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How to Make a Copenhagen-Style Solar Panel Oven

Making a Small Copenhagen Panel Oven

Sunlight is your cooking fuel when you direct it towards a pot or other cooking vessel. By focusing light on a dark colored pot and converting it to heat, you can prepare delicious cooked food. Make one today for your next camping trip; a fun project with your children; and, in sunny locations, your everyday cooking. 

The instructions below are for a small panel cooker with 11 inch square reflectors and a 4-3/4 inch square cooking space. Scale the sizes as necessary to create a larger cooker.

Gather your supplies

  • 1 sheet of Poster or Card Board 22 in. x 22 in. (55.9 cm x 55.9 cm)
  • Ruler
  • Pencil
  • Scissors
  • Glue
  • Reflective material (foil, reflective mirror sheeting, interior side of chip/snack bags, etc.)
  • Masking or duct tape (optional)


  • If using poster board, turn the shiny side down. 
  • Find and mark the center of the square. This can be done by folding the board in half vertically, opening it, and then folding in half horizontally.
  • Make a mark 3-1/2 inches from the center along each fold.
  • Using the ruler, draw lines from one mark to another until you’ve drawn a small square on the board.
  • Turn the board over and glue the reflective material to the board.
  • Turn over again and cut along the fold line from the outside edge of the board to the marks made. (Don’t cut into the small square.)
  • Fold along the lines that created the small square to form the base for your cooker. (The reflective sides should be folded towards each other.)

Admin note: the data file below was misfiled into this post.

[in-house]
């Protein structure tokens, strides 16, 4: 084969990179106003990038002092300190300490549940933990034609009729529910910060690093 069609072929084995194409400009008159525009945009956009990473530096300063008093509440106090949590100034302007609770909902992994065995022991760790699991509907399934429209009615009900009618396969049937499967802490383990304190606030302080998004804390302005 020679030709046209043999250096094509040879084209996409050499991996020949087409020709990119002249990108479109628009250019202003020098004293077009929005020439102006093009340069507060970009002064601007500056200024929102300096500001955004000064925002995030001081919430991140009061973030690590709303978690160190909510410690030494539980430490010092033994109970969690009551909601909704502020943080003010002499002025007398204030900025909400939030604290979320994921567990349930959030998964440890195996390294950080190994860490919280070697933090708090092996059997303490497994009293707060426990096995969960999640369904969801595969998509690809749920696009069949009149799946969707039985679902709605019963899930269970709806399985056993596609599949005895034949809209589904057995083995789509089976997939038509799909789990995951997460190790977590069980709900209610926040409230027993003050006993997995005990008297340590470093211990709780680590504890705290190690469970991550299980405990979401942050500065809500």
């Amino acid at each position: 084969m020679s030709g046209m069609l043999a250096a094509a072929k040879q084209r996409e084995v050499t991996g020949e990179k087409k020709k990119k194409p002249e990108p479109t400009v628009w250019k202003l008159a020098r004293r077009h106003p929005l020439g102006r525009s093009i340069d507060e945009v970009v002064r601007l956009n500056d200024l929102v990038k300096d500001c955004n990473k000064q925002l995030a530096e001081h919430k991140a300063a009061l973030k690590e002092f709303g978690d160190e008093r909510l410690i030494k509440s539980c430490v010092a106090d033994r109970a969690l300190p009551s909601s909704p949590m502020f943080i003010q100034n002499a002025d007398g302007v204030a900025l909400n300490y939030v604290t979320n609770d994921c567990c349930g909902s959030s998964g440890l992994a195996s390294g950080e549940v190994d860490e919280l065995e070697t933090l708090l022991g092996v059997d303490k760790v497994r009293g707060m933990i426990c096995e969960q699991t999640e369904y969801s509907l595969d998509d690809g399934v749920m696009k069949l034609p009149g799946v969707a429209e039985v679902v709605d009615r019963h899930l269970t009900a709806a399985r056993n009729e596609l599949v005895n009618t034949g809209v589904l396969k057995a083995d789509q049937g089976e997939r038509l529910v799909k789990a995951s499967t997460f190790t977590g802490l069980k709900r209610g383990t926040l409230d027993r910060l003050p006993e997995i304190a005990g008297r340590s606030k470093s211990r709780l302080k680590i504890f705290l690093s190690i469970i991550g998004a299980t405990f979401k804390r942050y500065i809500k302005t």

• Raise each outer (reflective side) panel up towards you. 
  • Form a funnel by overlapping the edges of adjoining panels.
  • Hold together with a sturdy clip or clothespin.
  • Optional: If you want, glue edges to hold them together. (Once glued, you won’t be able to fold flat for storage.)
  • Optional: To create a sturdier cook surface, make a separate 4-3/4 inch x 4-3/4 inch square, and glue it to the center of your panel oven. If you glue it to the reflective side, you should either cover it with foil or paint it black.)

Setting Up the oven

Place the oven with the small square base on a level surface.

Practice aligning the panels toward the sun. When the oven is facing the sun properly, a perfect shadow should form.

If the sun is low in the sky, lower the from panel slightly (or completely) so that the cooking space is not blocked.


Cooking with your Copenhagen Panel Oven

Use a small black metal pan that fits on the small square.

Place the pan of food inside a heat trap such as an oven bag or two inverted bowls (the pan sits in one and the other is placed upside down to form a lid). 

Set the pan of food (in heat trap) on the square base of the panel oven.

In direct sun, this oven can reach 250 degrees Fahrenheit. Low temperature cooking takes longer so allow more time for food to cook thoroughly. 

You can use an oven thermometer to monitor the temperature inside your heart trap. 

Try something simple like rice, grain, or vegetables to begin with. Then, try harder items once you have some experience with this cooker.

Safety During Solar cooking

  • Direct light waves are concentrated on shiny surfaces and can cause eye damage. Protect your eyes from light reflecting off the shiny panels (wear good sunglasses).
  • Surfaces, cooking pots (including heat traps), and food can get very hot. Handle with care using potholders or other protective gear.
  • To avoid fires, do not allow the solar reflectors to focus on anything other than the cooking space.
  • Close the reflectors or cover them when you are not cooking.
These instructions are courtesy of Solar Education Project and are a variation of the original Copenhagen design by Sharon Clausson. For recipes and more, visit Solar Education Project
To learn how to make a larger Copenhagen panel oven, watch this video on YouTube.

Additional Resources:

How to Build a Simple Box-Style Solar Cooker by Earth Water Alliance.

Why and How to Cook with a Solar Cooker by Earth Water Alliance.

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